Many runners may swear by wearing them, but what are neutral shoes?
The technical term is a variety of styles of running shoes that promise to be a panacea for speed, injury avoidance and comfort, and have been flooding the shoe industry for decades.
But does the type of running shoe you’re wearing actually change your performance or prevent injuries on the go? The best treadmill (Opens in a new tab)??If you ever had Gait analysis (Opens in a new tab) You may have heard a running clerk say that your stance is neutral, or that you are pronational or pronational. This allows you to determine the type of running shoe that recommends either a neutral pair or a pair with motion control and stability.
We talked to experts to find out if it’s a good idea to match your shoes to your running style, or if different types of shoes are just a marketing hype.
What are Neutral Shoes?
This is a difficult question to answer because all shoes have some sort of structure, but in the running world it is used by manufacturers to refer to shoes with minimal support.
Neutral shoes tend to be lighter because there is no additional technology to provide support. However, they have some cushioning, which tends to be primarily on the heel.
“The field is complex. There are few stable shoes. Even neutral shoes have a mechanical effect,” explains Ben Heller, an ultra-runner and sports engineer at the Advanced Well-Being Research Center at Sheffield Hallam University. increase.
What other types of shoes do you have?
Some retailers refer to motion control and stability shoes as two different types of footwear, but from an academic point of view, there is no difference. Both types of shoes try to change the movement of the foot when it hits the ground.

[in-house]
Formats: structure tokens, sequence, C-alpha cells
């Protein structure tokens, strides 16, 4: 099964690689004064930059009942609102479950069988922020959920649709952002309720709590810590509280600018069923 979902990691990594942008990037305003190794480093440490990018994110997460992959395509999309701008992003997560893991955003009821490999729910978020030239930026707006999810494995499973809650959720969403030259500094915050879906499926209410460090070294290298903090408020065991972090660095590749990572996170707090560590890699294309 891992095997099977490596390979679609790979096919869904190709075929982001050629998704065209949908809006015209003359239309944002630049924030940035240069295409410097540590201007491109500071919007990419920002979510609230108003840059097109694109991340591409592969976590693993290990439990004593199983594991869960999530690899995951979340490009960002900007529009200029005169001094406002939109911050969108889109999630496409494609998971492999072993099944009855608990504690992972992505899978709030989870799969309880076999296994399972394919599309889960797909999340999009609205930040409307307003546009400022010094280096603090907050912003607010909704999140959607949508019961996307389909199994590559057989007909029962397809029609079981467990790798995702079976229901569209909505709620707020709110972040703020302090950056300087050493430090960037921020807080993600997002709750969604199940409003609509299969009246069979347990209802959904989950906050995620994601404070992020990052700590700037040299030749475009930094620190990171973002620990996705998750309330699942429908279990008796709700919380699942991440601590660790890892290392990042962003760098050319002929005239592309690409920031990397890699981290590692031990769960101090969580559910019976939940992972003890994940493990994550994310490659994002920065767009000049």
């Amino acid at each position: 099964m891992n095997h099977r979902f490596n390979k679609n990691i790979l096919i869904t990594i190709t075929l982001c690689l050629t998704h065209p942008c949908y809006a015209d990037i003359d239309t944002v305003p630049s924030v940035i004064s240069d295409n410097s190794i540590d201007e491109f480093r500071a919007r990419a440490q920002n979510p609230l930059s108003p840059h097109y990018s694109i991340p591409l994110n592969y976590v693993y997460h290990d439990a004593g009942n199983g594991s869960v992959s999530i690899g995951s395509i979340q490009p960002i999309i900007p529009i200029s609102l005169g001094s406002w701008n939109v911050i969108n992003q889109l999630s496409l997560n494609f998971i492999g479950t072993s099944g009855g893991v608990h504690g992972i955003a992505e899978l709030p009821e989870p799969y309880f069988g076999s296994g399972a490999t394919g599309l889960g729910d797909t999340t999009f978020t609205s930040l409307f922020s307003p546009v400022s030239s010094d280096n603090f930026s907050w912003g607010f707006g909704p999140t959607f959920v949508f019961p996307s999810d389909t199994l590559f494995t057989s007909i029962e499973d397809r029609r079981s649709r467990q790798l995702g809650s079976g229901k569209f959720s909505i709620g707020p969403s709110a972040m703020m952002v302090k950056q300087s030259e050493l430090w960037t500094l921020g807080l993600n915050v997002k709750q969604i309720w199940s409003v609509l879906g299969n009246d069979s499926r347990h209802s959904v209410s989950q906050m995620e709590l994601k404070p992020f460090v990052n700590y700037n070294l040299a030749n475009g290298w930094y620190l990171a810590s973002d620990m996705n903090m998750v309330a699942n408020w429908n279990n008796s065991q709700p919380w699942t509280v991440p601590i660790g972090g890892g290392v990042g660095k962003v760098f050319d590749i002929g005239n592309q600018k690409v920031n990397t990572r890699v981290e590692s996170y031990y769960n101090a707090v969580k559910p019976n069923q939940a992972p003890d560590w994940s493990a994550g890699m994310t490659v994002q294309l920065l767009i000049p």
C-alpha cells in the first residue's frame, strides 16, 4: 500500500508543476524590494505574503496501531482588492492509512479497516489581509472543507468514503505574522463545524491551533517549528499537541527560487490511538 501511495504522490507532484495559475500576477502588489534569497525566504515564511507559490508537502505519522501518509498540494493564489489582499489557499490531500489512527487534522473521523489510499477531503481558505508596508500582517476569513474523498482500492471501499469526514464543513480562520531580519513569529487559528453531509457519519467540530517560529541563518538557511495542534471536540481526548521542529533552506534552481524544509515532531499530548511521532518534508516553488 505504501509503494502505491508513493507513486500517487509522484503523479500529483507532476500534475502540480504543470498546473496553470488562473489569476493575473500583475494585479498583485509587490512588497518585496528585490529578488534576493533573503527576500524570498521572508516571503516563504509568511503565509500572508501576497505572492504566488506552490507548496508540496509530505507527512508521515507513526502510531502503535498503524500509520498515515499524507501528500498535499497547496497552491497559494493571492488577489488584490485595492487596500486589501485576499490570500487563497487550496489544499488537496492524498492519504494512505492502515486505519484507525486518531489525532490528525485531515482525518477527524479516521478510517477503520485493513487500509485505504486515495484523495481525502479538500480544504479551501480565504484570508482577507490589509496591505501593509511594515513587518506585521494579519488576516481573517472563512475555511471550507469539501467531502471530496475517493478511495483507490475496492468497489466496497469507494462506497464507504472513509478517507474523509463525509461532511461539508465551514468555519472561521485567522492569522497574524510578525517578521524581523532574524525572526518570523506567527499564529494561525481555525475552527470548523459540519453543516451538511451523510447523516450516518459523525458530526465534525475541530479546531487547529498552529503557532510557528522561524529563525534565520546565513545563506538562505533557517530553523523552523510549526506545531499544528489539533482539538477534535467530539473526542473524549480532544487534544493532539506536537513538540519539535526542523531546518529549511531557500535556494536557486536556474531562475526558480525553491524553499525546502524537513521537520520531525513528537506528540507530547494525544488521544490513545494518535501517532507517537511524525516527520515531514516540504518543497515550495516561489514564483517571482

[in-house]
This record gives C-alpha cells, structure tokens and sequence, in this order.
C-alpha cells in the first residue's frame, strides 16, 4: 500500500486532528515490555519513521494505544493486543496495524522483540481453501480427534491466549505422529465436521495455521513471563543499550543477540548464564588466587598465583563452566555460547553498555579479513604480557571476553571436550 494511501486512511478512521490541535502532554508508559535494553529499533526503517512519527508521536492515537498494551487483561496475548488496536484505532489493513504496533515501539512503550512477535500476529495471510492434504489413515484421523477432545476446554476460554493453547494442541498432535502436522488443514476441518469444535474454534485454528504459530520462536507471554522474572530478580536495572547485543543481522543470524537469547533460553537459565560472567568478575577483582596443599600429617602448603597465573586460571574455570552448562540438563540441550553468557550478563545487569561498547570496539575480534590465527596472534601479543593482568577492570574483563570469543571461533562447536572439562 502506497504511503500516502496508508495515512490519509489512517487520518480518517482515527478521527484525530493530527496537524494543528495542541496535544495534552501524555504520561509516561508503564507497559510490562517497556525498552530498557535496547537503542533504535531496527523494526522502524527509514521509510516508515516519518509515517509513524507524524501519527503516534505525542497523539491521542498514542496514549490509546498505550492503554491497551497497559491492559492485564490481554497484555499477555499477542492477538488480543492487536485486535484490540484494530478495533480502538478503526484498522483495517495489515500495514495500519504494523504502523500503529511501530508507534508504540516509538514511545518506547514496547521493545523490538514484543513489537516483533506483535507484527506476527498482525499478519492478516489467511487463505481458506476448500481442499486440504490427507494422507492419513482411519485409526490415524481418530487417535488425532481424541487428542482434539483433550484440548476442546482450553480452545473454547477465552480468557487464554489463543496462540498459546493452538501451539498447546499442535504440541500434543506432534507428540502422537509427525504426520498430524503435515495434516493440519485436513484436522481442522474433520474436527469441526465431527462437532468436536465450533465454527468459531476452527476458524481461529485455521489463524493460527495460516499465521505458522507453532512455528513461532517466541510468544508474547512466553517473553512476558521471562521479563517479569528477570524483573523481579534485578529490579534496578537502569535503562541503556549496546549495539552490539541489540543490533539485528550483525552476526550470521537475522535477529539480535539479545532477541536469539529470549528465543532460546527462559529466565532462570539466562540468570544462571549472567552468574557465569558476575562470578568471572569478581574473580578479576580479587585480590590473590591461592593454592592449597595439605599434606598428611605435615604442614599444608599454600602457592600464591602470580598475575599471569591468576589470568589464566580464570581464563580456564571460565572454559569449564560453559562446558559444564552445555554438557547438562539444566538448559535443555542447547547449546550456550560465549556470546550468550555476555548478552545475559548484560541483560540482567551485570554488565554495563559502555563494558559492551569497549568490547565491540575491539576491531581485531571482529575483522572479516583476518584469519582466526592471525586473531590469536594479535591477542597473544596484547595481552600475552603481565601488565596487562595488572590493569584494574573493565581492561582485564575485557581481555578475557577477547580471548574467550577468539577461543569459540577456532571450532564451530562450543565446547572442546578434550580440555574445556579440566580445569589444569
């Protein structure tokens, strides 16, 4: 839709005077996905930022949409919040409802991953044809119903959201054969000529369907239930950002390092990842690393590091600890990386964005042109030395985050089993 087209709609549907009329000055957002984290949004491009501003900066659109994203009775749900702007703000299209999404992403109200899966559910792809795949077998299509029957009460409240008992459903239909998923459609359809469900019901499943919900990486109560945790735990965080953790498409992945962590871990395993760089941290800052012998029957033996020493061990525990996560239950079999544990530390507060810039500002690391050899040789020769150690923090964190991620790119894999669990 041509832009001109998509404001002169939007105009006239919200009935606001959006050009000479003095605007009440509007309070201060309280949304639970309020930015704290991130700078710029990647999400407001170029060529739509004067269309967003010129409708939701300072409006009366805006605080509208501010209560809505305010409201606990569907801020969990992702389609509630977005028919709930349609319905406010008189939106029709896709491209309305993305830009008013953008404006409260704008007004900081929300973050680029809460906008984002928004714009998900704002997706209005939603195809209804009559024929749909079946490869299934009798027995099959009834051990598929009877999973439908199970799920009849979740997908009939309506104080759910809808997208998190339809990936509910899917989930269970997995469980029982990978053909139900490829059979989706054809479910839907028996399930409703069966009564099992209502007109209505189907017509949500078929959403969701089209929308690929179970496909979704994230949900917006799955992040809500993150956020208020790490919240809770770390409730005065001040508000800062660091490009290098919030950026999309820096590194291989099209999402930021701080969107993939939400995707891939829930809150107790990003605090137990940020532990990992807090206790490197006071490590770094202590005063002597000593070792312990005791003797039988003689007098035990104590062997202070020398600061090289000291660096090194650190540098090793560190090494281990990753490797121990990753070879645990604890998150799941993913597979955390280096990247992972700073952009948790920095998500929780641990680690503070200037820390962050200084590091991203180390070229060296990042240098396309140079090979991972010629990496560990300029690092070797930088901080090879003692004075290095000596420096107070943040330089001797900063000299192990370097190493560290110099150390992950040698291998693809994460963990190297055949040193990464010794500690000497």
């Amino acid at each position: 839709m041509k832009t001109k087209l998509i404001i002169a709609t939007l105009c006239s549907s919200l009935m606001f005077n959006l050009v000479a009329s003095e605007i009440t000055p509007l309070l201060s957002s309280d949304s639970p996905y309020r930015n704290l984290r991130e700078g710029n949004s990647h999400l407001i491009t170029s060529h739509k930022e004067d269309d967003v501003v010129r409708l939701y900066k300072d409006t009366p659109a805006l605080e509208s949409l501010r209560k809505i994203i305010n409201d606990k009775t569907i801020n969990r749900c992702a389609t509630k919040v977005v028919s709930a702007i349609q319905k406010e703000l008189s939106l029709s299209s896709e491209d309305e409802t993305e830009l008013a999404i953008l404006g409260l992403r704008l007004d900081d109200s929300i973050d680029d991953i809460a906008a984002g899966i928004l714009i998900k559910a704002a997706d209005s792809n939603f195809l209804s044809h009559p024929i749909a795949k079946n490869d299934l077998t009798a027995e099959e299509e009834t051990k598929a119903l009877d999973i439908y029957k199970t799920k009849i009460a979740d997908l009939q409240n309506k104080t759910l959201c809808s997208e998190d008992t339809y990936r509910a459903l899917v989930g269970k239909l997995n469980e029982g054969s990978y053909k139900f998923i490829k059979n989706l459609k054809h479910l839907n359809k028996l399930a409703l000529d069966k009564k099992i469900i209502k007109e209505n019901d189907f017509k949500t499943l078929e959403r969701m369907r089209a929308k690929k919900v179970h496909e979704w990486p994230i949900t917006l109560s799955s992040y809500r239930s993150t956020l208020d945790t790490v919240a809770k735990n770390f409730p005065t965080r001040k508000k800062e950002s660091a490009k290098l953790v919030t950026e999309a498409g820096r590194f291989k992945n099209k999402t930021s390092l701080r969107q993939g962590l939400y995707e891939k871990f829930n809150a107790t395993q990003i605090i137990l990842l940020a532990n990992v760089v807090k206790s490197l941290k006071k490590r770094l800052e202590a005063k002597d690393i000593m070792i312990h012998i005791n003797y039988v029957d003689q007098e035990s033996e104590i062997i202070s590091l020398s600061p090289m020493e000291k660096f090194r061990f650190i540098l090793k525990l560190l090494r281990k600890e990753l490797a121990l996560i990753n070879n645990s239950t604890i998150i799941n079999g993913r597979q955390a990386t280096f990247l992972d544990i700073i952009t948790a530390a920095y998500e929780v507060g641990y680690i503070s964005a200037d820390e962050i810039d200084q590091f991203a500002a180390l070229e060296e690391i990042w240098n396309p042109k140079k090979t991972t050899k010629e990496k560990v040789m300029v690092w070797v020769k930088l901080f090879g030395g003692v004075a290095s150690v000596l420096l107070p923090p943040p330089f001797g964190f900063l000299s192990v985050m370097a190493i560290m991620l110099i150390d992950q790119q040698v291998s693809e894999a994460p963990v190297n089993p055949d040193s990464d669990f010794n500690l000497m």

These shoes contain a high density foam in the midsole to prevent the foot from moving too much in a particular direction. Supinator shoes have dense foam on the edges of the shoes, and overpronator shoes are most favored near the big toe, inside the heel, and under the base of the toes. There is a tendency. However, the type of support and what it is called depends on the brand.
What is a pronation?
Pronational movement is a natural movement when the foot lands on the ground. To walk and run effectively, you need to do pronational exercise. Pronational movement is often described by shoe brands where the foot rolls inward when landing to absorb the impact. But it’s actually much more complicated.
Pronational motion is the movement of a triplane, which means that there are three axes of motion. These are subtalar abduction, dorsiflexion, and forefoot abduction. The foot is rotating about one vertical axis and two different horizontal axes at the same time. Basically, a lot of movement is happening.
The landing of the foot when walking or running varies from person to person, and because the anatomy is different, the person’s pronational movement is also different.
“I don’t know if there is too much pronational movement,” said Hannah Rice, an associate professor of biomechanics at the Norwegian School of Sport Sciences, arguing that different foot landing styles benefit. I am.
However, shoe brands and running shops are keen to label runners with a neutral or correct running style, or an over- or under-pronation style, also known as supination (see figure above). ..
For example, during gait analysis, a runner may be identified as an overpronator who requires shoes with a lot of support.